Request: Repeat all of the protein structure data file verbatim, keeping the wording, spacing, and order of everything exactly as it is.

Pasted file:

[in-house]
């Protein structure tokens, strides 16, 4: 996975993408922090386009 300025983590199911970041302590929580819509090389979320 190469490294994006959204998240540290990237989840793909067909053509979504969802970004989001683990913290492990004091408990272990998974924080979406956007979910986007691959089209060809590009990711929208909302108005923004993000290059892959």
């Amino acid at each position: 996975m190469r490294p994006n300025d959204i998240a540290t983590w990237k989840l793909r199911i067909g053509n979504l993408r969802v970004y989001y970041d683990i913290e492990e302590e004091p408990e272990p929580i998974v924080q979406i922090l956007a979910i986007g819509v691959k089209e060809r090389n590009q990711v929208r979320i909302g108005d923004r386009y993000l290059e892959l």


[in-house]
């Protein structure tokens, strides 16, 4: 996975993408922090386009 300025983590199911970041302590929580819509090389979320 190469490294994006959204998240540290990237989840793909067909053509979504969802970004989001683990913290492990004091408990272990998974924080979406956007979910986007691959089209060809590009990711929208909302108005923004993000290059892959």
């Amino acid at each position: 996975m190469r490294p994006n300025d959204i998240a540290t983590w990237k989840l793909r199911i067909g053509n979504l993408r969802v970004y989001y970041d683990i913290e492990e302590e004091p408990e272990p929580i998974v924080q979406i922090l956007a979910i986007g819509v691959k089209e060809r090389n590009q990711v929208r979320i909302g108005d923004r386009y993000l290059e892959l």